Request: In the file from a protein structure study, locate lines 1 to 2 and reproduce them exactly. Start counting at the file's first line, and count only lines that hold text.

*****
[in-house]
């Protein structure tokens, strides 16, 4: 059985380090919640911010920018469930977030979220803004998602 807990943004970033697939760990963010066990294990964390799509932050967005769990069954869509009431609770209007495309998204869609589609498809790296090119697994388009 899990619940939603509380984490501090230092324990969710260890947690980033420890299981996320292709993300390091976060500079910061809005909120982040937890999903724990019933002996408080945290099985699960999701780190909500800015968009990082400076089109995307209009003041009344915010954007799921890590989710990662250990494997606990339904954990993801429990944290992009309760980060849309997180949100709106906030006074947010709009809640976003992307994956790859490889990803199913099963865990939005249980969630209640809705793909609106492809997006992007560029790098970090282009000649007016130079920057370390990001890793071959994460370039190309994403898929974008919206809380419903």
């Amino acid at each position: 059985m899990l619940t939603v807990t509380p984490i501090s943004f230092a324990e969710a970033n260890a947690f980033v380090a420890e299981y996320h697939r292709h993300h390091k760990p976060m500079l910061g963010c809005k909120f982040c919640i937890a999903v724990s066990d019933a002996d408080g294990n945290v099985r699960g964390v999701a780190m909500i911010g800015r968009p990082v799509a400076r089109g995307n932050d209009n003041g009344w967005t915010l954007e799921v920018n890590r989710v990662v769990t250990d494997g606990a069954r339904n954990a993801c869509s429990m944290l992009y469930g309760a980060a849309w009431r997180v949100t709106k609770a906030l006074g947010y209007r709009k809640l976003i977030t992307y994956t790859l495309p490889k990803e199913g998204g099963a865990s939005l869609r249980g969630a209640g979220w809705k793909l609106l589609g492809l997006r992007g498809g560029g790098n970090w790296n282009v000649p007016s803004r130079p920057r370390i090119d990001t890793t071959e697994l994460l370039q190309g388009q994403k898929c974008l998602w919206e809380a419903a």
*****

[in-house]
């Protein structure tokens, strides 16, 4: 059985380090919640911010920018469930977030979220803004998602 807990943004970033697939760990963010066990294990964390799509932050967005769990069954869509009431609770209007495309998204869609589609498809790296090119697994388009 899990619940939603509380984490501090230092324990969710260890947690980033420890299981996320292709993300390091976060500079910061809005909120982040937890999903724990019933002996408080945290099985699960999701780190909500800015968009990082400076089109995307209009003041009344915010954007799921890590989710990662250990494997606990339904954990993801429990944290992009309760980060849309997180949100709106906030006074947010709009809640976003992307994956790859490889990803199913099963865990939005249980969630209640809705793909609106492809997006992007560029790098970090282009000649007016130079920057370390990001890793071959994460370039190309994403898929974008919206809380419903």